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So I took my 2012 Yukon to a specialty shop and had them redo the diagnostics. Got a lot more detail this time around but the same diagnoses.

From the shop:
Note:
Checked For Injector Pulse and Spark Pulse. Found Good. Listened To Injector With Stereoscope and And Compared To Other Injectors. Sounds The Same. Performed Compression Test. Cylinder 3 150psi. Checked Cylinder 1 150psi. Found With in Spec. Listened To Rocker Arms With Stethoscope. On Cylinder 3 Makes Excessive Clatter Noise. Removed Valve Cover To Inspect. Put Dial Indicator On Tip Of Rocker Arm On Cylinder 1 and Cylinder 3. Found That Cylinder 3 Has .030 Less Lift. Indicates Issue With Worn Cam Shaft and Lifters. Rec Replacing Cam Shaft All Lifter, Lifter Cups and Vlom. Check Valves and Valve Guides After Heads Are Off.

Now for the painful part. They recommend I replace the camshaft (for wear) and all the lifters, gaskets, and VLOM. Here is their quote:

You must be logged in to see this image or video!

Does this analysis make sense? Does a .03" difference in lifter travel enough to make a valve not seal? Any other way I can address this?
It sounds like these guys are a bit more forthcoming with the details of their diagnostics. A few things that still leave me a little cold.

A lack of lift doesn't affect the seal of the valve. Lift is opening of the valve (unsealing), if you had no lift, you can still have a perfect seal.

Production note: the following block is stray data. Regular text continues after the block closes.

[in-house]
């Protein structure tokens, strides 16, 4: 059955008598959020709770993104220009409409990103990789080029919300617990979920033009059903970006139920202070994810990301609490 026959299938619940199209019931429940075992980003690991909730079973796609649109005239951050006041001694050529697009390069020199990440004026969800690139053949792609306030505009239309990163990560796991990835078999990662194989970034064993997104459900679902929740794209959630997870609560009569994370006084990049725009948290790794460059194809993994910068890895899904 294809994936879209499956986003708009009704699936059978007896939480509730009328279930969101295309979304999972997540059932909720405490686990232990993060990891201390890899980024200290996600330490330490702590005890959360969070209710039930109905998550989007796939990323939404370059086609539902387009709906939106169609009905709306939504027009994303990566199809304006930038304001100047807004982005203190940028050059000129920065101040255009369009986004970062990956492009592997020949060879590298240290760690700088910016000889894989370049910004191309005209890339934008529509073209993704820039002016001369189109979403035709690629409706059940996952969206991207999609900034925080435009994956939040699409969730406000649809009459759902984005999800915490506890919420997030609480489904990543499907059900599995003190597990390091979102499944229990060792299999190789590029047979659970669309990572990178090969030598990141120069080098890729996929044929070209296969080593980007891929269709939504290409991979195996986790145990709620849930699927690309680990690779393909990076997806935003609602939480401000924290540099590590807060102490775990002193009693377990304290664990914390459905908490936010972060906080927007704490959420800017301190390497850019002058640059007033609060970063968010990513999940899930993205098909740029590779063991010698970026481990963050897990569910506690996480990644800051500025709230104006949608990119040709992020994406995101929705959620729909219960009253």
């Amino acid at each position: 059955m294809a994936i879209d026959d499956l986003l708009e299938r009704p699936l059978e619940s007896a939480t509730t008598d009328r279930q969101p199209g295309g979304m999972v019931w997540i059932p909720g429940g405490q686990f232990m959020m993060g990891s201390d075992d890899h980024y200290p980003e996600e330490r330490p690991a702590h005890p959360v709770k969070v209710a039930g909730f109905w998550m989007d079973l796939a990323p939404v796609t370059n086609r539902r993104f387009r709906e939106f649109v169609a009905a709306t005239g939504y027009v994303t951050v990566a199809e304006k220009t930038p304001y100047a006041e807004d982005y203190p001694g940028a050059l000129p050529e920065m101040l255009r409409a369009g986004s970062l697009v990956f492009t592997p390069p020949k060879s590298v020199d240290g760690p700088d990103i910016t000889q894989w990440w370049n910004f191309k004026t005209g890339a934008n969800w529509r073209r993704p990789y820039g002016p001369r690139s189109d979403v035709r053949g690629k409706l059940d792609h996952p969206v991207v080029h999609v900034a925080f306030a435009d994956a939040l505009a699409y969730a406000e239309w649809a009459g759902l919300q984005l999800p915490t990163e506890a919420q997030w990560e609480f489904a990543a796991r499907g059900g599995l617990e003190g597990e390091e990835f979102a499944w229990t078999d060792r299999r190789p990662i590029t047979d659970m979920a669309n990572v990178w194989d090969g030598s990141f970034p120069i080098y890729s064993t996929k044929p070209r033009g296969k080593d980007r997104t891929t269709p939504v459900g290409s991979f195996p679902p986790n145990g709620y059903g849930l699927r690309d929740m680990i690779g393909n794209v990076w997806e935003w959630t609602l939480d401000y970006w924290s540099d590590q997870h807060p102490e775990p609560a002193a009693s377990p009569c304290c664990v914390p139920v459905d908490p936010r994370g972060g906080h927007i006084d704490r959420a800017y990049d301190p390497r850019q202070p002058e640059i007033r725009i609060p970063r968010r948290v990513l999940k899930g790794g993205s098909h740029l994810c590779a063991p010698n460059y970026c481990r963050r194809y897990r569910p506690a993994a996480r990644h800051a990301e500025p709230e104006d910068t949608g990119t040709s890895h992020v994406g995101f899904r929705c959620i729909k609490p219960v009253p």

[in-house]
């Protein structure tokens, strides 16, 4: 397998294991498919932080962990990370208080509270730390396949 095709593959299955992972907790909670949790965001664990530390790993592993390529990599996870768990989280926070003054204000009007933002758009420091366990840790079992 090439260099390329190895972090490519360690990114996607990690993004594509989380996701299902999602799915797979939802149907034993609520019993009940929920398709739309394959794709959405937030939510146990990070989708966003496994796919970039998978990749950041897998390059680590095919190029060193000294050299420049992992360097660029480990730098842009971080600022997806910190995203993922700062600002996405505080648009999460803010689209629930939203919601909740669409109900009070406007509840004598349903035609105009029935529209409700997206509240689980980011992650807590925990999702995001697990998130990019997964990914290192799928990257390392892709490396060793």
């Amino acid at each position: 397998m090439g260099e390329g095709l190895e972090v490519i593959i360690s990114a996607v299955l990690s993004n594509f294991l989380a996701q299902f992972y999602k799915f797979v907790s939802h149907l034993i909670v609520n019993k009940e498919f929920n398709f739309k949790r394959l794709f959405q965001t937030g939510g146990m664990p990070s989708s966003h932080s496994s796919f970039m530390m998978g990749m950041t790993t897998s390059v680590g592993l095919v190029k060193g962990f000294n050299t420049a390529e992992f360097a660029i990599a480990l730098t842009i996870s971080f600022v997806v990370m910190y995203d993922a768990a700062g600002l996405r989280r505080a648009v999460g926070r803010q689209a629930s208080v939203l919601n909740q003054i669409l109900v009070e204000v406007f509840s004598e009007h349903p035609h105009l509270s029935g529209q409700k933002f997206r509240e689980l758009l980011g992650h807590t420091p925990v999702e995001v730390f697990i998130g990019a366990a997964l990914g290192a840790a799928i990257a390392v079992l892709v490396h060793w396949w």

They don't know if you have any cam lobe issues at all. You have to remove the head to see the cam lobes. A bad lifter might be all you have going on. Replacing all the lifters and the cam for a single bad lifter is well, expensive.

Your VLOM is the updated one. You didn't have an AFM lifter problem, why do you need a new VLOM?

$2200 labor is very high for this job, even as spec'ed which may end up being a fraction of what they are quoting (if the cam is fine).

Parts - look like more than 100% markup from online retail like GM Parts Direct.

If it were me, I would keep looking for a shop. A dealer service department quote likely would come in close to this and they probably would give you a lower bound number as well, if they found that the cam was fine. If the cam turned out to be OK and it was just a bad lifter, I would likely have them replace the lifters on that bank and leave the other bank alone (i.e. not even pull the head). That job would probably be a faction of the quoted labor as well.